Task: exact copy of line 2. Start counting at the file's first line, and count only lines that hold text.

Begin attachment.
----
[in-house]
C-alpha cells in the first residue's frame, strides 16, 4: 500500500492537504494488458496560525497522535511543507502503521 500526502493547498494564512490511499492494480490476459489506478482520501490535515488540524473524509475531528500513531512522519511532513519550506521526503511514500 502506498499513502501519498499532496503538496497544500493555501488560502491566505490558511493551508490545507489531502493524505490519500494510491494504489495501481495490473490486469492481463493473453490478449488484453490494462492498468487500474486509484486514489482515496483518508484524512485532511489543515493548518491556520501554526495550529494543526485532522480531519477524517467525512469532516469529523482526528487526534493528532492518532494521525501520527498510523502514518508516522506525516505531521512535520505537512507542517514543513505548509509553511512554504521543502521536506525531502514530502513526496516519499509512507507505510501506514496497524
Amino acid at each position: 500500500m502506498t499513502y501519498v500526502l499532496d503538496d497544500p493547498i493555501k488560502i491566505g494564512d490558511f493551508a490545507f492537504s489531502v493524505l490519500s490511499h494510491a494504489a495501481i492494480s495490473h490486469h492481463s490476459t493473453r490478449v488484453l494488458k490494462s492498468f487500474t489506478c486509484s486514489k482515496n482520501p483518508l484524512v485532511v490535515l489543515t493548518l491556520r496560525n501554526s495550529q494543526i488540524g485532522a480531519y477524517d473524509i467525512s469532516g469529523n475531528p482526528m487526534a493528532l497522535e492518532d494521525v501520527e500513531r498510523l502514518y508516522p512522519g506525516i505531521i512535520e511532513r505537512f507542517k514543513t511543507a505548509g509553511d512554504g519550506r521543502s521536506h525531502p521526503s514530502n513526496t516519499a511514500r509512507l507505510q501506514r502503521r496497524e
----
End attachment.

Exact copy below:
C-alpha cells in the first residue's frame, strides 16, 4: 500500500492537504494488458496560525497522535511543507502503521 500526502493547498494564512490511499492494480490476459489506478482520501490535515488540524473524509475531528500513531512522519511532513519550506521526503511514500 502506498499513502501519498499532496503538496497544500493555501488560502491566505490558511493551508490545507489531502493524505490519500494510491494504489495501481495490473490486469492481463493473453490478449488484453490494462492498468487500474486509484486514489482515496483518508484524512485532511489543515493548518491556520501554526495550529494543526485532522480531519477524517467525512469532516469529523482526528487526534493528532492518532494521525501520527498510523502514518508516522506525516505531521512535520505537512507542517514543513505548509509553511512554504521543502521536506525531502514530502513526496516519499509512507507505510501506514496497524